In the above circuit, current mirror circuit 128 works as the second constant current source 108 of FIG. 8 by applying constant current I106, equivalent to constant current I46 supplied from second constant current supply means 46, to time constant circuit 100. The activation or deactivation of current mirror circuit 128 is controlled by transistor 68 according to the collector level of transistor 40.

The hysteresis operation of transistor 40 and the charging/discharging operation of time constant circuit 100 in the variable frequency oscillation circuit thus constituted are respectively similar to those of the circuits shown in FIG. 5 and FIG. 8.

The oscillation frequency and amplitude of the circuits shown in FIGS. 8 and 10 are not affected by fluctuation of the power supply voltage Vcc but are very stable. As is well-known, constant currents I44, I46 and I108, that is, the collector currents of transistors 120, 76 and 126, can be altered by changing their respective emitter areas.

Since, as seen in FIG. 10, there is no section where the base-emitter voltages of the transistors and the forward voltages of the diodes are imposed in series, the variable frequency oscillation circuit of FIG. 10 is an extremely good circuit that can operate at very small power supply voltages Vcc of 0.8 to 0.9 V.

The variable frequency oscillation circuit of the invention is not limited to the circuit of FIG. 10 but may also be constituted as shown in FIG. 11. The circuit of FIG. 11 corresponds to a circuit constructed with the opposite conduction type to that of the transistors in the circuit of FIG. 10. Portions of FIG. 11 that are the same as FIG. 10 are identified by the same reference numbers.

The variable frequency oscillation circuit of the invention may also be constructed in the manner shown in FIG. 12. In the circuit of FIG. 12, sections corresponding to constant current sources 42 and 108, switch means 48 and 110 and switching control circuit 50 of FIG. 8 are respectively constituted by transistors 130-138, resistors 140-146, diode 148 and constant current source 150. In this circuit, when transistors 136 and 138 are both ON, the emitter levels of transistors 130 and 134 fall and transistors 130 and 134 are brought to cut-off, which corresponds to the state where switch means 48 and 108 of FIG. 8 are deactivated. Portions of FIG. 12 which are the same as FIG. 8 are identified by the same reference numbers and description thereof will be omitted.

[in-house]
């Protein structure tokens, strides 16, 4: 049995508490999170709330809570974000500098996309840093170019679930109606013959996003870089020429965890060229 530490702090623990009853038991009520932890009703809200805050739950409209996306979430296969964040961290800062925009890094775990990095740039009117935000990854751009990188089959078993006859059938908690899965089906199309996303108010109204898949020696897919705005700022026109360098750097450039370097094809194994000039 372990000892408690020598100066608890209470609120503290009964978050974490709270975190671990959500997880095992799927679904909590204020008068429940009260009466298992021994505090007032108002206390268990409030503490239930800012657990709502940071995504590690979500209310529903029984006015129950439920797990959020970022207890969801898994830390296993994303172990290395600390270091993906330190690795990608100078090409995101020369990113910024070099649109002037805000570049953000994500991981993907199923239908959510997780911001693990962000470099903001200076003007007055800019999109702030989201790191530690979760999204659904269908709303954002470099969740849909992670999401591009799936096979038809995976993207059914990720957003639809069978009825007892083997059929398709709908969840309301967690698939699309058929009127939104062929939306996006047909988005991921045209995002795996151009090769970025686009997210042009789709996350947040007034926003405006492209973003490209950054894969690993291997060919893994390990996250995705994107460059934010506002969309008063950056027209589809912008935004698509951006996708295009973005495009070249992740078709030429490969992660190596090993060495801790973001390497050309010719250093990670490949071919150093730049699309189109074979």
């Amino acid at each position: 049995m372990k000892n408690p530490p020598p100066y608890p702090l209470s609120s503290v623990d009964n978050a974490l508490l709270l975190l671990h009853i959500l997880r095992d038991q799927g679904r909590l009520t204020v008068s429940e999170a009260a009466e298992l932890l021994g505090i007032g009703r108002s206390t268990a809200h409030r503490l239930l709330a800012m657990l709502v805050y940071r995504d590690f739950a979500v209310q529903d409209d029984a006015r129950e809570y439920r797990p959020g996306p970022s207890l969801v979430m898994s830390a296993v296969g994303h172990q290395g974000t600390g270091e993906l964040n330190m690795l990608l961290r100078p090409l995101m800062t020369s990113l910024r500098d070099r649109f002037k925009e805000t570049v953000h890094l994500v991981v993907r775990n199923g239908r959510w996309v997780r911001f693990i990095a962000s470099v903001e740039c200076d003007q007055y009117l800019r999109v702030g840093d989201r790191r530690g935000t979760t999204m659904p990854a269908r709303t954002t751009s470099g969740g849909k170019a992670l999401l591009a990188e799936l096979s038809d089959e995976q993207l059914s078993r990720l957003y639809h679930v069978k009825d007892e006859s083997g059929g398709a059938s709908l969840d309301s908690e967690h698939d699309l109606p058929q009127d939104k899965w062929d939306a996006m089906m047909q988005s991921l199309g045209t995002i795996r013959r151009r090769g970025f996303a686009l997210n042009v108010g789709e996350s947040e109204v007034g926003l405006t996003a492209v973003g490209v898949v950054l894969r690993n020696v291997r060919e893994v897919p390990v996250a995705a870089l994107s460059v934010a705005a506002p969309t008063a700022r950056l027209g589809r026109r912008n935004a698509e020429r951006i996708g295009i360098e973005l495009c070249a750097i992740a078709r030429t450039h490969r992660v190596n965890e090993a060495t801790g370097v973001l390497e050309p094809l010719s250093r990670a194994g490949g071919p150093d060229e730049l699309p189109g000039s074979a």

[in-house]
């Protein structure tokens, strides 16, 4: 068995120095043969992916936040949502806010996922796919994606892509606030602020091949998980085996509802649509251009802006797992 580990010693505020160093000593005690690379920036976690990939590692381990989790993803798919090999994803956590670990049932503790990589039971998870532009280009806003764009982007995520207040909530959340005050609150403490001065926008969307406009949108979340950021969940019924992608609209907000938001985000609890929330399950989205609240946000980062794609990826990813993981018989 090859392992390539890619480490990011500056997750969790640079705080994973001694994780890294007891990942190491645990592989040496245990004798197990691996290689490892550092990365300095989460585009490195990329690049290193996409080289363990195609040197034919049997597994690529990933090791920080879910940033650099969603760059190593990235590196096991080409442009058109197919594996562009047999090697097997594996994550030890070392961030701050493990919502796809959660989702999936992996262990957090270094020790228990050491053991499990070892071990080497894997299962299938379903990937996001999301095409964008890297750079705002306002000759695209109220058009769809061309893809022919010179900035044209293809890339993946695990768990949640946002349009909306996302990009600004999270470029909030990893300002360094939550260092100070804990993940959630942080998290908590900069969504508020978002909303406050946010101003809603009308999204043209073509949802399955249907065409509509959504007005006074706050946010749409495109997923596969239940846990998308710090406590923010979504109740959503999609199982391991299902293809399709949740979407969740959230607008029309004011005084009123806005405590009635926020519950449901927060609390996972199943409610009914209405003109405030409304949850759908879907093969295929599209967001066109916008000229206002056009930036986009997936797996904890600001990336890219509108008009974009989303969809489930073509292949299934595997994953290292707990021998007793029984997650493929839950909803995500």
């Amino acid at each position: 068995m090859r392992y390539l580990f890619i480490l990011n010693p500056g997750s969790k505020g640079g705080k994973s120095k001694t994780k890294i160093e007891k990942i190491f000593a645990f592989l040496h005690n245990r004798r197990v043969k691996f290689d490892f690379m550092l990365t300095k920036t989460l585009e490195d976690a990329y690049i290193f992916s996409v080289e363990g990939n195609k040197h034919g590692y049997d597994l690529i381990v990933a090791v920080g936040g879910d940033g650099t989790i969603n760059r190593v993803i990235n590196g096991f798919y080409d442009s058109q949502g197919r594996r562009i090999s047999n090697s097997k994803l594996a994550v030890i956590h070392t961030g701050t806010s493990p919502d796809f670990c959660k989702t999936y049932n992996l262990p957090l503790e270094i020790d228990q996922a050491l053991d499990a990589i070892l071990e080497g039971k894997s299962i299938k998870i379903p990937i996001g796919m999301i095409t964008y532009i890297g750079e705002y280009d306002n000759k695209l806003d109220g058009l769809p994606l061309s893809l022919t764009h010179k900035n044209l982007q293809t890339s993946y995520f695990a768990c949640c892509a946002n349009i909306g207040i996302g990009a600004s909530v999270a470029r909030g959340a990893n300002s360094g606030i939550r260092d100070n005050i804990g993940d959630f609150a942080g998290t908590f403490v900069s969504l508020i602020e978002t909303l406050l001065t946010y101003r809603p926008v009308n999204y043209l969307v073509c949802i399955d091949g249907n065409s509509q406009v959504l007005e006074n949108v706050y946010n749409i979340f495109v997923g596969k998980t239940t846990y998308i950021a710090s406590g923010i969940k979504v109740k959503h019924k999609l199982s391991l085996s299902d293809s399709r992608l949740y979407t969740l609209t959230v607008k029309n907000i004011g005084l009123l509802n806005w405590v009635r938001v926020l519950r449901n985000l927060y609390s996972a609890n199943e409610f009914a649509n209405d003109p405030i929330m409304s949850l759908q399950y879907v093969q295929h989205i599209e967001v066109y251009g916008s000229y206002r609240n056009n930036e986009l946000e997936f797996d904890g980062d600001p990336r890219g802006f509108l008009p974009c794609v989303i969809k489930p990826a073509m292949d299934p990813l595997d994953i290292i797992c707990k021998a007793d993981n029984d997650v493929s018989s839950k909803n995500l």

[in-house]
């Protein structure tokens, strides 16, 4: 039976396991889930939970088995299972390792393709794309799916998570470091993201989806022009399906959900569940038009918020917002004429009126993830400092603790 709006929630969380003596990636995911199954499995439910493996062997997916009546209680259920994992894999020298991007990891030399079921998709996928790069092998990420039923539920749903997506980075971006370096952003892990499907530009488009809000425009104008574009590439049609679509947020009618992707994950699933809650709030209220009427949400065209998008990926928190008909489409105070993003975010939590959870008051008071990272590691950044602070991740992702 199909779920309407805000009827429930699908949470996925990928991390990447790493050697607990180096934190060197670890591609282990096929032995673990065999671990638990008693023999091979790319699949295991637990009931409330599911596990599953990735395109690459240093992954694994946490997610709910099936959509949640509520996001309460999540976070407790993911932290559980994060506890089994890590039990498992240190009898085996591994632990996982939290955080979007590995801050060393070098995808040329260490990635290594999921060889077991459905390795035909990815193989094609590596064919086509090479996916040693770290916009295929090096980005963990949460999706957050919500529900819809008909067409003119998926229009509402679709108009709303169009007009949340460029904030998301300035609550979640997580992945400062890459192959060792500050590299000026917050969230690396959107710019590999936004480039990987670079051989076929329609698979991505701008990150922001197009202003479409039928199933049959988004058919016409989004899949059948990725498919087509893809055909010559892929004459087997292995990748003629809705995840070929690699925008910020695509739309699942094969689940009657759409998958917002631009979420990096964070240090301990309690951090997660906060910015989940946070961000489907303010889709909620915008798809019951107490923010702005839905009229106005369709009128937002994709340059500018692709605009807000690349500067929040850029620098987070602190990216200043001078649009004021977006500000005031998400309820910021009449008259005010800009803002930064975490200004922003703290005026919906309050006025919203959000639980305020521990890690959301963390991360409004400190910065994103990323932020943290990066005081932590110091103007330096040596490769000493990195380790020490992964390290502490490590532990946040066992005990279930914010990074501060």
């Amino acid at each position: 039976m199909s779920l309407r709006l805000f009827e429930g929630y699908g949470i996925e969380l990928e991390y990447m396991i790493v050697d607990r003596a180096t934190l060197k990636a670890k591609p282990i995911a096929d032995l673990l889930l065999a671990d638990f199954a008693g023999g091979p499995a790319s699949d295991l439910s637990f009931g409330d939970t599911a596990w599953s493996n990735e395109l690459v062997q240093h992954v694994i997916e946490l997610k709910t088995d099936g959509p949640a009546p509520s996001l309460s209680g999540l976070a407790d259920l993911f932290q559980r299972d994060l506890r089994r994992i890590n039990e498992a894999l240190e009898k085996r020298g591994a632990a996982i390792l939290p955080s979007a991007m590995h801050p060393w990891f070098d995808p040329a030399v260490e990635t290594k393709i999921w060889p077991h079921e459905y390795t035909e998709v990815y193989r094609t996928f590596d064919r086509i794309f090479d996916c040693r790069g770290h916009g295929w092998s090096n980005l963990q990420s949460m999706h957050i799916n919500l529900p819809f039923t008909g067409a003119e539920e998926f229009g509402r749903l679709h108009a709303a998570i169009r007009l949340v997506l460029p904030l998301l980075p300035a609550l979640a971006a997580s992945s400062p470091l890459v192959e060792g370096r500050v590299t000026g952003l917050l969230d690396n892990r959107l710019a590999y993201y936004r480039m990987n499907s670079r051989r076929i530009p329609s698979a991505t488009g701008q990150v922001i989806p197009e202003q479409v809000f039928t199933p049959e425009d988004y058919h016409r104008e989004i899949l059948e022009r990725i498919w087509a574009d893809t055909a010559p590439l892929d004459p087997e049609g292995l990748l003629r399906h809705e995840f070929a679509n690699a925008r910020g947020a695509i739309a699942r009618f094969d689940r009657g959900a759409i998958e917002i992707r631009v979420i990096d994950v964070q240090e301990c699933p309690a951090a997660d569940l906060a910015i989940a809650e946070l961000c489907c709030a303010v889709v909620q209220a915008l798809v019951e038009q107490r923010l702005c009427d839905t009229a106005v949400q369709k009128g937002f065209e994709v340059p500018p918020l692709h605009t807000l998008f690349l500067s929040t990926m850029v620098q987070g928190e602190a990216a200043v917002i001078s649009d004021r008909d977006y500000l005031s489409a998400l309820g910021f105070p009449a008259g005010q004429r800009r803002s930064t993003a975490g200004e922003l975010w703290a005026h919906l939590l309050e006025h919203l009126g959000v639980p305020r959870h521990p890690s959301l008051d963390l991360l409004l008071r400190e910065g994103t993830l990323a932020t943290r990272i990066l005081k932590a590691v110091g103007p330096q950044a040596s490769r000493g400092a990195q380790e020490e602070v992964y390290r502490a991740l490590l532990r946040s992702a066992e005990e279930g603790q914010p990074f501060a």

It is possible to have a variety of other modifications or applications without departure from the spirit of the invention.

Patent Citations
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Referenced by
Citing PatentFiling datePublication dateApplicantTitle
US4806883 *Nov 24, 1987Feb 21, 1989Sony CorporationMultifrequency oscillator circuit
US5493812 *Sep 15, 1993Feb 27, 1996Rmt Associatesge door opener with remote safety sensors
US5926051 *Sep 6, 1996Jul 20, 1999Mitsubishi Denki Kabushiki KaishaSelf refresh timer
US7489209 *Apr 20, 2006Feb 10, 2009Transoma Medical, Inc.High stability fast start up oscillator for implants
US8798459 *Jun 3, 2009Aug 5, 2014Oclaro Japan, Inc.Optical receiver and method of detecting loss of optical signal of the optical receiver
US20090304396 *Jun 3, 2009Dec 10, 2009Masaaki FurukawaOptical Receiver and Method of Detecting Loss of Optical Signal of the Optical Receiver
Classifications
U.S. Classification331/111, 331/177.00R, 331/143
International ClassificationH03K3/2893, H03K3/03
Cooperative ClassificationH03K3/2893, H03K3/03
European ClassificationH03K3/03, H03K3/2893
Legal Events
DateCodeEventDescription
May 30, 1985ASAssignment
Owner name: TOKYO SHIBAURA DENKI KABUSHIKI KAISHA 72, HORIKAWA
Free format text: ASSIGNMENT OF ASSIGNORS INTEREST.;ASSIGNOR:OGAWA, ATSUSHI;REEL/FRAME:004406/0966
Effective date: 19830929
Apr 3, 1989FPAYFee payment
Year of fee payment: 4
Jun 8, 1993REMIMaintenance fee reminder mailed
Nov 7, 1993LAPSLapse for failure to pay maintenance fees
Jan 18, 1994FPExpired due to failure to pay maintenance fee
Effective date: 19891107